Many families find RV camping at Catalina State Park to be great fun, especially for children under the age of 12. The Junior Ranger program is a popular program that encourages the next generation to respect our state and national parks. A Junior Ranger booklet is available at the ranger station or visitors' center. Each booklet has a series of activities for young park-goers to complete to become a Junior Ranger.
State park RV campgrounds can sometimes be a bit primitive. Fortunately, this isn't the case at Catalina State Park, which offers 120 campsites equipped with electric and water hookups. Even the biggest rigs are welcome here, as there's no length limit. Modern flush toilets and hot showers are within walking distance of each campsite. Dump stations are also available. Reservations aren't necessary, but to ensure you have a spot to park your rental RV, you may want to make reservations before heading out.
If you'd rather camp in an RV near Catalina State Park, check out the South Forty RV Ranch in Tucson. Multiple shower houses are available here as well as full hookups for your RV. Campers can enjoy free Wi-Fi while staying at the South Forty RV Ranch.
The Crazy Horse RV Campground in Tucson is another excellent alternative which offers water, sewer, and electric hookups for rigs of any length. Other amenities include laundry facilities, hot showers, flush toilets, Wi-Fi, and cable.
Spending time at Catalina State Park is a great way to unplug from life and reconnect with the more important things in life, such as family and nature. However, you may want to check out some of the other attractions in the area, such as the Annual Tucson Rodeo. Visit Tucson in mid to late February and grab tickets to one of the greatest rodeos in America. This rodeo, also known as La Fiesta de Los Vaqueros or Celebration of the Cowboys, began in 1925 as a three-day event. It's now a nine-day event that centers on the Tucson Rodeo.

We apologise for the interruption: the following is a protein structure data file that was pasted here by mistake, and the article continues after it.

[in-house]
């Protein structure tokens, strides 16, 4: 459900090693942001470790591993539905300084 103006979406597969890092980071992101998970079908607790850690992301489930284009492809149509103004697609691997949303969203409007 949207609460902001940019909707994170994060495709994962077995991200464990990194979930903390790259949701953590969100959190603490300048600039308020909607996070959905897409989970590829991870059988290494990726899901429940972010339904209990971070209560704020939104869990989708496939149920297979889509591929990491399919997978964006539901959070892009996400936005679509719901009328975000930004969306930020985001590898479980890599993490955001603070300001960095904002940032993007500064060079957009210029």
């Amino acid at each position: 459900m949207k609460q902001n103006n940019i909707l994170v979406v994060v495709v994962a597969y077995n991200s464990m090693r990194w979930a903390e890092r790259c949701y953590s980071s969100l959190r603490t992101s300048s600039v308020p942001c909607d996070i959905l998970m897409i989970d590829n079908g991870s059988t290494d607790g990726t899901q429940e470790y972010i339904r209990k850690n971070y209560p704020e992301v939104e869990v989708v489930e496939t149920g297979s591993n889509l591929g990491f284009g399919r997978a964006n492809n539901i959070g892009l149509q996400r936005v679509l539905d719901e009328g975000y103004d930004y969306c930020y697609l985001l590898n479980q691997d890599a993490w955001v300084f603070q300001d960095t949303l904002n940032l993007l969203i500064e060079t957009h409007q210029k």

Stop in and visit the University of Arizona/Flandrau Planetarium located on the UA campus. The planetarium has changing exhibits that explore the universe and focus mainly on energy, optics, and biology. The Flandrau Observatory has a 16-inch telescope that allows visitors to view Saturn’s rings and Jupiter’s belts, as well as other interesting sights in space. The Eos Planetarium Theater gives you a once-in-a-lifetime experience to journey through space while sitting comfortably in the theater.
Drive over to Benson, about an hour southeast of Catalina State Park, and explore Kartchner Caverns State Park. The park is situated near the north-flowing San Pedro River and has miles of hiking and biking trails. The biggest feature of the park is its two and a half miles of passages through the caverns, where you can be awed by the rock formations and stalactites that have formed underground for thousands of years.